What is Fascism?

Surely there can be no easy or definitive answer to this. The term has moved beyond the expressed ideologies of the Partito Nazionale Fascista which ruled Italy from 1922 to 1943 and other self-identified “fascist” groups which were associated with it. Fascism, like great art, is often approached with the mantra “I know it when I see it”, and so a variety of governments, parties and movements have been widely identified as ‘fascist’ based on an interpretation of their politics, practises, rhetoric, aesthetics and so on. In approaching a genuine definition, though, it may be necessary to dispense with specific historical examples and instead attempt to identify the inherent attitudes of fascism which lead it to manifest in the various ways it has. This kind of definition is perhaps more useful for diagnosing proto-fascist tendencies in our current situations; accepting that fascism looks different each time it rears its head, we will fail to recognise its next incarnation if we expect it to conform directly to historical patterns. In a 1995 essay, Umberto Eco defines such tendencies as ‘Ur-Fascism’ or ‘Eternal Fascism’.

“Ur-Fascism is still around us, sometimes in plainclothes. It would be so much easier for us if there appeared on the world scene somebody saying, “I want to reopen Auschwitz, I want the Blackshirts to parade again in the Italian squares.” Life is not that simple. Ur-Fascism can come back under the most innocent of disguises. Our duty is to uncover it and to point our finger at any of its new instances — every day, in every part of the world.”

Fascism is a mercurial force; it can coincide with values traditionally ascribed to both the ‘left’ and the ‘right’, it can be reactionary, radical and conservative. Attempts have been made to produce pithy definitions, extended considerations or checklists of characteristics, none of them wholly satisfactory. People have manipulated the term to include their political enemies and excuse their allies; it is uncritically applied to any right wing group, to any nationalist ideals, to any authoritarian government. Someone using the word ‘fascist’ to describe anything other (anything more banal) than Blackshirts or the EDL is likely to be branded hysterical and reactionary, or to fall afoul of Godwin’s law.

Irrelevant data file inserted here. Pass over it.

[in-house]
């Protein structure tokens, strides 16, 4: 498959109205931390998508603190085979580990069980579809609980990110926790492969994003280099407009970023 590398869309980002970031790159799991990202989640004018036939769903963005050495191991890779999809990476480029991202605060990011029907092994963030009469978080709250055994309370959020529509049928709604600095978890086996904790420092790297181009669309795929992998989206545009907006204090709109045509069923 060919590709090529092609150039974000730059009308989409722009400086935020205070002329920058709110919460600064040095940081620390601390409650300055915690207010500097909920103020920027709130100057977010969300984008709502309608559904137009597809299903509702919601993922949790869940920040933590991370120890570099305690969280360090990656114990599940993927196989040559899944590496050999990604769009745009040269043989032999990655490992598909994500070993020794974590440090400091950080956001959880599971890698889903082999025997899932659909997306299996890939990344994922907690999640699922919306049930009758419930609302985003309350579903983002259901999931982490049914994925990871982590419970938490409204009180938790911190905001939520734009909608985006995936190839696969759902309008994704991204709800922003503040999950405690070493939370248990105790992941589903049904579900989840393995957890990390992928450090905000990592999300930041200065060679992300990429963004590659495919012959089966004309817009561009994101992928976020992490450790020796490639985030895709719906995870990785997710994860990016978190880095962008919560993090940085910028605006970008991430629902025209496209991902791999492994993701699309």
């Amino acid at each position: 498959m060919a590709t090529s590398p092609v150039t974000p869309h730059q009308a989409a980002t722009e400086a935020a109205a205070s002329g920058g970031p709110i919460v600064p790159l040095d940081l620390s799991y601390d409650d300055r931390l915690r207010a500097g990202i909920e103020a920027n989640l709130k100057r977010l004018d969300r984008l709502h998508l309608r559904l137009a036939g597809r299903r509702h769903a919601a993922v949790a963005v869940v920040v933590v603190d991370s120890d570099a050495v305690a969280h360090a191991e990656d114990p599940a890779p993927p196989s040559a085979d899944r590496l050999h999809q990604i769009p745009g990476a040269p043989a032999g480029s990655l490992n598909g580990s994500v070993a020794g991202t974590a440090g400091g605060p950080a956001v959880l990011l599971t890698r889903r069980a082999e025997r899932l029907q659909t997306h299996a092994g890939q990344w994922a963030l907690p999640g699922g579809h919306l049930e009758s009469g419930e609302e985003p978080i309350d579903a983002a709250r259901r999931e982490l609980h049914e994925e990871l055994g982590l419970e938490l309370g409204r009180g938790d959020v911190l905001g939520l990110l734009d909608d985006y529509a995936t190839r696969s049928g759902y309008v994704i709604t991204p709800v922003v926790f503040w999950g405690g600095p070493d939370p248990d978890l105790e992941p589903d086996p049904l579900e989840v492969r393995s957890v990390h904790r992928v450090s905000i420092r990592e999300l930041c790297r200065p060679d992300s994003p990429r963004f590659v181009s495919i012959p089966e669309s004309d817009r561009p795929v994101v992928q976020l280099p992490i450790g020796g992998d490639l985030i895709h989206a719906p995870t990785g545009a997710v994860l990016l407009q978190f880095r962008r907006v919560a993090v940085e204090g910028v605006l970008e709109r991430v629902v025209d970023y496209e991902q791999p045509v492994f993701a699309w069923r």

Some insight to building an understanding of fascism can come from the word itself. It is derived from the Roman symbol of the ‘fasces’, a bundle of wooden sticks with an axe blade protruding from the middle. We see, in this metaphor, an emphasis on unity and conformity, in the interests of mutual security (a single rod is easily broken, but all the rods bound together are much stronger), all things purposed into a deadly tool of authoritarian discipline. From our own historical perspective, the image of many things bound together provides a useful tool for understanding the way in which disparate, sometimes contradictory ideologies and practices can be found aligned in common purpose, each contributing to a single composite weapon, Fascism.

For these problems with popular usage George Orwell in 1944 reasoned that the term was ‘almost entirely useless’, but as current events constantly draw us back to it we are forced to respond that while there exists a phenomenon which can be defined as fascist, there exists a need for such a term, however problematic. This project does not start with a certain definition of fascism and judge current developments according to it. Rather, an understanding of fascism is an ongoing endeavour which is in informed by that which we see around us.